Low-/no-calorie sweeteners (LNCSs) are compounds that provide sweet taste without the calories or carbohydrates associated with table sugar (ie, sucrose) or other caloric sweeteners. Common LNCSs include acesulfame potassium (acesulfame K), advantame, aspartame, monk fruit extract, neotame, saccharin, sucralose, and steviol glycosides (eg, rebaudioside A).52 Low-/no-calorie sweeteners have risen in popularity as the food and beverage industry has shifted to reducing added sugars in their products.53 Prior to reaching the market, all permitted LNCSs have undergone extensive safety evaluations by scientific and regulatory agencies such as the Joint Food and Agriculture Organization/World Health Organization Expert Committee on Food Additives, the European Food Safety Authority, and/or the US Food and Drug Administration, resulting in the establishment of Acceptable Daily Intakes (ADIs) for each sweetener52,54,55 (Table 1).
TABLE 1 -
Currently Permitted Low-/No-Calorie Sweeteners in the United States52
||ADI, mg/kg bw/d
||Sucrose Sweetness Equivalence
||Max Daily mg Intake Based on a 60-kg Person
|Monk fruit extract
Abbreviations: ADI, Acceptable Dietary Intake; kg bw, kilograms body weight.
Low-/no-calorie sweetener types vary in their digestion, absorption, metabolism, and excretion,56–58 meaning that the effects of 1 isolated LNCS on the gut microbiome cannot be extrapolated to all LNCSs. For instance, whereas both saccharin and sucralose are not metabolized, saccharin is rapidly absorbed and excreted in the urine, and sucralose is poorly absorbed and is excreted in the feces.56,58 Conversely, rebaudioside A is hydrolyzed by the gut microbiota to the parent compound steviol that is subsequently absorbed and excreted in the urine.56,58 Therefore, differences in absorption and chemical conversion of these sweeteners or their components may lead to differences in their ability to interact with the gut microbiota throughout the intestinal tract. A 2014 study59 reported a link between LNCS exposure, the gut microbiota, and glucose intolerance that spurred intense interest in this field. In addition, in vitro evidence suggests that LNCSs may also promote the transfer of antibiotic-resistance genes between microbes.60 However, despite continued research, there remains a great deal of uncertainty regarding the effects of LNCSs on the gut microbiome and any resulting impacts on human health.55–57,61,62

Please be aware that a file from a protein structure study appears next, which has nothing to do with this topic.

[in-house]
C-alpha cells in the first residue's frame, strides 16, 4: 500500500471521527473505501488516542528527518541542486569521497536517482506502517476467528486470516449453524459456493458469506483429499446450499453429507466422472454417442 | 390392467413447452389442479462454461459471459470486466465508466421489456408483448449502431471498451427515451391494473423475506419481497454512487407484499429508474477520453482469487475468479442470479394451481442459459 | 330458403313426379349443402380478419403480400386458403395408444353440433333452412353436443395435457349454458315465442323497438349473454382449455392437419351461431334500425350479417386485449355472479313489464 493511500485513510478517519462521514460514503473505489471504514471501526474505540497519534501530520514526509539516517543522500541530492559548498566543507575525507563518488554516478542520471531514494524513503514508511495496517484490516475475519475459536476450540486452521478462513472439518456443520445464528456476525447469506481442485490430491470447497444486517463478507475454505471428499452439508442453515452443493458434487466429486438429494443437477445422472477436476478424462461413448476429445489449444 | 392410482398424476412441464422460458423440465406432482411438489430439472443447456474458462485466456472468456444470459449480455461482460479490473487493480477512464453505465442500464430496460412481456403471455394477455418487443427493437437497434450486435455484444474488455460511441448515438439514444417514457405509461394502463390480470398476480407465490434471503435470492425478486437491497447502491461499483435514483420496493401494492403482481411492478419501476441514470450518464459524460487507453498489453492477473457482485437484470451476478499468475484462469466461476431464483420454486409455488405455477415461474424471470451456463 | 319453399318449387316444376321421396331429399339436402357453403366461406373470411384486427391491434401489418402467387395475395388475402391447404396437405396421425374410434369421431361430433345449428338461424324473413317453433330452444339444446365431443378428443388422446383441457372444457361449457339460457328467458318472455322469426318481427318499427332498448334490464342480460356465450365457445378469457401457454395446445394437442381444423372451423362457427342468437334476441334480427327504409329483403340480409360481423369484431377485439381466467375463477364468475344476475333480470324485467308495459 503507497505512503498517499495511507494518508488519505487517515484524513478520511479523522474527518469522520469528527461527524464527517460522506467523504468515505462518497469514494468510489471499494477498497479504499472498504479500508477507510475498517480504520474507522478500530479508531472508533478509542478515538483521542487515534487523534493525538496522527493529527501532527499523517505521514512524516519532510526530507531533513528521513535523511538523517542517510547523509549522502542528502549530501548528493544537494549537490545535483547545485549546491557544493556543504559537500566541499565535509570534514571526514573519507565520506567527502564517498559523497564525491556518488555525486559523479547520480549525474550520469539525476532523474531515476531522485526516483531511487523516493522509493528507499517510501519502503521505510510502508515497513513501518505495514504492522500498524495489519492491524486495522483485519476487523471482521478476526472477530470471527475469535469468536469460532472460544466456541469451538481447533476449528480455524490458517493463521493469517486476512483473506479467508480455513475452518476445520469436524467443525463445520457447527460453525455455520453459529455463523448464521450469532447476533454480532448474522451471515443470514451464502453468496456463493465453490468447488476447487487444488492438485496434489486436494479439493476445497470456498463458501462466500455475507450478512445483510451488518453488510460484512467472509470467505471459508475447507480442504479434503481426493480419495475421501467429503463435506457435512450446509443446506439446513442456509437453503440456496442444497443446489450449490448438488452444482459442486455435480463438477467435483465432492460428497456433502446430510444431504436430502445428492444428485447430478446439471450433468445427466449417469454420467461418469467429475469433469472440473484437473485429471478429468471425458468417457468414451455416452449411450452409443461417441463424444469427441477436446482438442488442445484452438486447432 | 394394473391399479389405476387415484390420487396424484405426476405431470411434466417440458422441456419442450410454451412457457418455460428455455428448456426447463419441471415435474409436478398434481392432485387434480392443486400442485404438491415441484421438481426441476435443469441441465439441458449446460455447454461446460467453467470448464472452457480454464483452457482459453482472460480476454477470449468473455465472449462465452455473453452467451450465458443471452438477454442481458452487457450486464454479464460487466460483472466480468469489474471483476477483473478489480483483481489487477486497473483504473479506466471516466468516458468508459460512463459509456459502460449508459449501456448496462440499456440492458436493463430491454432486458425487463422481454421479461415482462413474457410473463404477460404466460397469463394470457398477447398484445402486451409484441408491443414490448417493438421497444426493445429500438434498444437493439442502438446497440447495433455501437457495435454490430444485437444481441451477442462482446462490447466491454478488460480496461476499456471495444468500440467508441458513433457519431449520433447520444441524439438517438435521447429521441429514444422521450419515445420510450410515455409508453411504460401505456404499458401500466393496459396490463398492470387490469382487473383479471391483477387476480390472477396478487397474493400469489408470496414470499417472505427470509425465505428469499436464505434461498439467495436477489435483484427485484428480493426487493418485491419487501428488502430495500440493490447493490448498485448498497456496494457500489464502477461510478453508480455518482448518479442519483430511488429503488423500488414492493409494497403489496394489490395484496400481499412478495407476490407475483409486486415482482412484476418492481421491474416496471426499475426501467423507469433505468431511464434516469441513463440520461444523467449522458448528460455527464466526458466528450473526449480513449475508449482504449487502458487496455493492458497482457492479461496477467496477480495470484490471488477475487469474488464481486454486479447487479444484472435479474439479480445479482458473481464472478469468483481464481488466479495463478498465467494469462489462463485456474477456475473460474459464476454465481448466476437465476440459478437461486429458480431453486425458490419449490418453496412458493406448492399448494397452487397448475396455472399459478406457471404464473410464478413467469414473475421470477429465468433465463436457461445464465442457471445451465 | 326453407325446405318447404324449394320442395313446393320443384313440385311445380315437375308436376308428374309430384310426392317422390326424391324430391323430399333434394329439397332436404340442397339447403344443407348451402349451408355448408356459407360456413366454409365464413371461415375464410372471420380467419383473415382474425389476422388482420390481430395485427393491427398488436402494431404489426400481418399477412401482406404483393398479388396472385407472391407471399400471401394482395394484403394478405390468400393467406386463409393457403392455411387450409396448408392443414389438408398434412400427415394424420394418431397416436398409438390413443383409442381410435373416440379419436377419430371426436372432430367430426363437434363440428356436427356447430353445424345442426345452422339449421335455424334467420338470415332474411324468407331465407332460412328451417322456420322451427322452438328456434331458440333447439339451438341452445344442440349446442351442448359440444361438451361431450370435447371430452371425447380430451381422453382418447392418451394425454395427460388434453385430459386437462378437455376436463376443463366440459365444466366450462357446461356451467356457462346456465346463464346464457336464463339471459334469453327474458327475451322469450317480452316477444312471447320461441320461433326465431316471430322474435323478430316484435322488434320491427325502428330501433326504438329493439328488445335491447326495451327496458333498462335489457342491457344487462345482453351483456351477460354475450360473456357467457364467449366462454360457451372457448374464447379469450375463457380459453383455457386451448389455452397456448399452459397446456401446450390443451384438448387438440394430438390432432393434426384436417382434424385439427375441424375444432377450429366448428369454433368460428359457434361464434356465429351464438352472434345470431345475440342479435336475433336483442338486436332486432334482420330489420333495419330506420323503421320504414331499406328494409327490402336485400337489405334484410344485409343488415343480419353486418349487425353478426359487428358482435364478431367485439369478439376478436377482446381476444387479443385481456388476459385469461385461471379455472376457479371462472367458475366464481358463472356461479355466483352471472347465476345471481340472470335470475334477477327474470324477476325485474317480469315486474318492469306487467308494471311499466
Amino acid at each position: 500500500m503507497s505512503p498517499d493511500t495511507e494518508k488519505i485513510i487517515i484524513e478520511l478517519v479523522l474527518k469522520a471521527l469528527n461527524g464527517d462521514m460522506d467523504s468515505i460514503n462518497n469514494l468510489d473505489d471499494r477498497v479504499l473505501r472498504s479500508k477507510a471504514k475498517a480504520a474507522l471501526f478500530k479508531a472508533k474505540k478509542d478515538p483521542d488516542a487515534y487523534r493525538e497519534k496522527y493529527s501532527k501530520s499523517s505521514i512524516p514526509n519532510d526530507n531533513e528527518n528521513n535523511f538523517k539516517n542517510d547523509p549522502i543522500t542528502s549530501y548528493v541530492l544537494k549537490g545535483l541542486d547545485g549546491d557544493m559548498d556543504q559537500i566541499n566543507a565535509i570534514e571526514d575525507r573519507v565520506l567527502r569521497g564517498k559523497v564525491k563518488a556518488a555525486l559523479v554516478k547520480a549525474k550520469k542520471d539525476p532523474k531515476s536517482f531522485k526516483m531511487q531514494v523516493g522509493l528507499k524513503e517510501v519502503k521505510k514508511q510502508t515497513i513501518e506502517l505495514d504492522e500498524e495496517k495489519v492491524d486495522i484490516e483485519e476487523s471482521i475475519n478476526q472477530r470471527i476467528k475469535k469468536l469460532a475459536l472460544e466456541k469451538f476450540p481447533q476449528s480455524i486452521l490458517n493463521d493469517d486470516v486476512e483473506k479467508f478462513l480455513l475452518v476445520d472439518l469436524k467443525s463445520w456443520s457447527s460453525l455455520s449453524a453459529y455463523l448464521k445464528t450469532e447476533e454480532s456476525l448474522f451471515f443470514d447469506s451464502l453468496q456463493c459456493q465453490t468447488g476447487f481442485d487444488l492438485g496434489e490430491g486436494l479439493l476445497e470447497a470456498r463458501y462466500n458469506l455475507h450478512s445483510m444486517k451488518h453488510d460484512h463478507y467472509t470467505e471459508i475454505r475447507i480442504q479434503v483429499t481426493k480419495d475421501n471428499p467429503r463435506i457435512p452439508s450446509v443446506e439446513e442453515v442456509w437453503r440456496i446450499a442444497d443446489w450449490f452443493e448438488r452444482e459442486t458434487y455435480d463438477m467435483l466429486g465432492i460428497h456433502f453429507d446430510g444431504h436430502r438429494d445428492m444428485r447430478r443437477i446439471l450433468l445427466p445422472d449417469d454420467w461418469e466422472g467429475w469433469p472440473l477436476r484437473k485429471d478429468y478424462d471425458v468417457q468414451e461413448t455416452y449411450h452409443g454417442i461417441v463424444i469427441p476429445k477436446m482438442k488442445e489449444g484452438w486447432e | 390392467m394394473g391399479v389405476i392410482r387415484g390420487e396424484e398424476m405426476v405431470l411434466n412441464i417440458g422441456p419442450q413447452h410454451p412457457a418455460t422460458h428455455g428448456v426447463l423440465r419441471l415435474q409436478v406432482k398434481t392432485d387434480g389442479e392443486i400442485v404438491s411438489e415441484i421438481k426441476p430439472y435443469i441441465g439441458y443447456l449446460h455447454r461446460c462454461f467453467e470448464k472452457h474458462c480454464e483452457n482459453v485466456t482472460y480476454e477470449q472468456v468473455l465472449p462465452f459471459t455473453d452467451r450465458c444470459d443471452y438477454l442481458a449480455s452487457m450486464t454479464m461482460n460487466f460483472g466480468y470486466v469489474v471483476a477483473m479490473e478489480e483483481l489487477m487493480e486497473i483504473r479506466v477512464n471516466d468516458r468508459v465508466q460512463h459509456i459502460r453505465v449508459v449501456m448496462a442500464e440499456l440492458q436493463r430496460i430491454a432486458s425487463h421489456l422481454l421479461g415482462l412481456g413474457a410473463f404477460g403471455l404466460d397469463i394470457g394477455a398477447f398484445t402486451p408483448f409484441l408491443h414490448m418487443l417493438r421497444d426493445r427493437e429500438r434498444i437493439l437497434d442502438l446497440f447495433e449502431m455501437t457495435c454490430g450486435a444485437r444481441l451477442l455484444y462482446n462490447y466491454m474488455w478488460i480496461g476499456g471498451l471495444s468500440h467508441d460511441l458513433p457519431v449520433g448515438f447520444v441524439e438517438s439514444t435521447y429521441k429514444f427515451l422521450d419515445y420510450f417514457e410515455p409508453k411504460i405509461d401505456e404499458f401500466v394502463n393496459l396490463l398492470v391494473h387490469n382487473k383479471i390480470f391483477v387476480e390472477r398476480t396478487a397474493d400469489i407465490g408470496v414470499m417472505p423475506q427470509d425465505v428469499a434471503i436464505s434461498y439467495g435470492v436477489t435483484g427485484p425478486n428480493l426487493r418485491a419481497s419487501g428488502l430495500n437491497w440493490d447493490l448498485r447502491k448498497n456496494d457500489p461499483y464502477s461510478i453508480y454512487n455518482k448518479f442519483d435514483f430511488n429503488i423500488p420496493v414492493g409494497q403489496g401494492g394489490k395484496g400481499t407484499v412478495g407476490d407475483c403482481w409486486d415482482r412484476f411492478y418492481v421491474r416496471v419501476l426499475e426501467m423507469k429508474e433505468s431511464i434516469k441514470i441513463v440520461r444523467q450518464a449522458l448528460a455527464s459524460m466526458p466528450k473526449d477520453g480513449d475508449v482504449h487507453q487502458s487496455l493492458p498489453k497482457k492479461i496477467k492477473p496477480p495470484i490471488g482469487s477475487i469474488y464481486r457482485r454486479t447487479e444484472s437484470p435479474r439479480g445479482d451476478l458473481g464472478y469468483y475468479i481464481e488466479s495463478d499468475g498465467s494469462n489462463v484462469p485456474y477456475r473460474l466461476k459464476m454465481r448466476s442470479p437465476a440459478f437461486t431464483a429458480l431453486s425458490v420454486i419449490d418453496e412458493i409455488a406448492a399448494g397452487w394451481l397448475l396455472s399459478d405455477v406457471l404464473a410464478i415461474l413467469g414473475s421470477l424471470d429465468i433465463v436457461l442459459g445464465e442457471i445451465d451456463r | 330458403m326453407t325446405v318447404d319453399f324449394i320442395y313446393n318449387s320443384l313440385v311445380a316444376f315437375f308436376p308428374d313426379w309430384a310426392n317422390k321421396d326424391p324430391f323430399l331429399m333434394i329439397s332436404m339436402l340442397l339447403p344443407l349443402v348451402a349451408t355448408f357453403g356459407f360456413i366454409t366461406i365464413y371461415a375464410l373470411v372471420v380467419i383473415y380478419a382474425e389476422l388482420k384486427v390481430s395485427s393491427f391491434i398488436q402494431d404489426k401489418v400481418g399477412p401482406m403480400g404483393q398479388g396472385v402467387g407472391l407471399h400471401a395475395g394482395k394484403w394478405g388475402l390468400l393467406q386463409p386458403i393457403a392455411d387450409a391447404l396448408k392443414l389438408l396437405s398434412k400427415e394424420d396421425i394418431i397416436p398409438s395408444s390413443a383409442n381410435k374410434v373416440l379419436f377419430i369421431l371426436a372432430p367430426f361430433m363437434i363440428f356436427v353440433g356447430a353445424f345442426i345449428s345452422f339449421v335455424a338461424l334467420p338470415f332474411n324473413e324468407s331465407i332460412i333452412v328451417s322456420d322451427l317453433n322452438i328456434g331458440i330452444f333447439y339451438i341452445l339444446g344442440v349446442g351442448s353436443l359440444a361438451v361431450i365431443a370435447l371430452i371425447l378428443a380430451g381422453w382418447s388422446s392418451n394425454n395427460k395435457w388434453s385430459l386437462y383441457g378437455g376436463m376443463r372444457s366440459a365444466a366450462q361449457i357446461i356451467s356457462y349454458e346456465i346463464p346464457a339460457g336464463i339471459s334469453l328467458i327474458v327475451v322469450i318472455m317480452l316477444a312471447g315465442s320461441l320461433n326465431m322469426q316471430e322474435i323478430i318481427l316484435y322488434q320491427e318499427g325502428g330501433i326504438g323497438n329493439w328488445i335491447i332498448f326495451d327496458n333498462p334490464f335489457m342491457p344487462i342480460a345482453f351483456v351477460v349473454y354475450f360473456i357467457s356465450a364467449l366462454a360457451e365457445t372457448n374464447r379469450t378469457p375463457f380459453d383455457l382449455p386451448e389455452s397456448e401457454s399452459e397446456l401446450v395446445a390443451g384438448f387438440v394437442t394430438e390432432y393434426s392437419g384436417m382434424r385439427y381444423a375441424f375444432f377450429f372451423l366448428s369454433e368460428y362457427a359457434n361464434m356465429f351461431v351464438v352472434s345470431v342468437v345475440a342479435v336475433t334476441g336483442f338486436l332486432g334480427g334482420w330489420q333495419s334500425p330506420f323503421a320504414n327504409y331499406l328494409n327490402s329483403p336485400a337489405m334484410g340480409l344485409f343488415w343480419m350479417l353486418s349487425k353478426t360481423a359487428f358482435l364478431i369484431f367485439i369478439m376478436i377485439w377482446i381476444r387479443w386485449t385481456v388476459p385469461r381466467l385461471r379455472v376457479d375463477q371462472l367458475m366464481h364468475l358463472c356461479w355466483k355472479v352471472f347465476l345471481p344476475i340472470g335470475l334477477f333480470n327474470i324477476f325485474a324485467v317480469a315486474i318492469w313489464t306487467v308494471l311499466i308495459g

CONSIDERATIONS FOR LNCS–MICROBIOME STUDIES
Several study design elements should be considered when evaluating the results and conclusions of LNCS–microbiome studies. These include the study diet, the form of the test article, the dose and exposure, and the study population.55 Both short- and long-term dietary patterns affect the gut microbiota. Therefore, studies must control for or record dietary intake to ensure that any dietary impact on the gut microbiota is accounted for. Also, commercial LNCS formulations typically contain small amounts of the sweetener molecule itself and primarily consist of carbohydrate bulking agents, such as maltodextrin.55 Therefore, studies should be conducted with the pure, unadulterated sweetener, as well as with the bulking agent to ensure that effects are not solely due to the bulking agent. Sweeteners should also be investigated individually, as differences in their chemical structures lead to differences in their metabolism and potential to affect the gut microbiota.55–58 Importantly, to ensure relevance to human health, LNCS doses should not exceed the sweetener's ADI.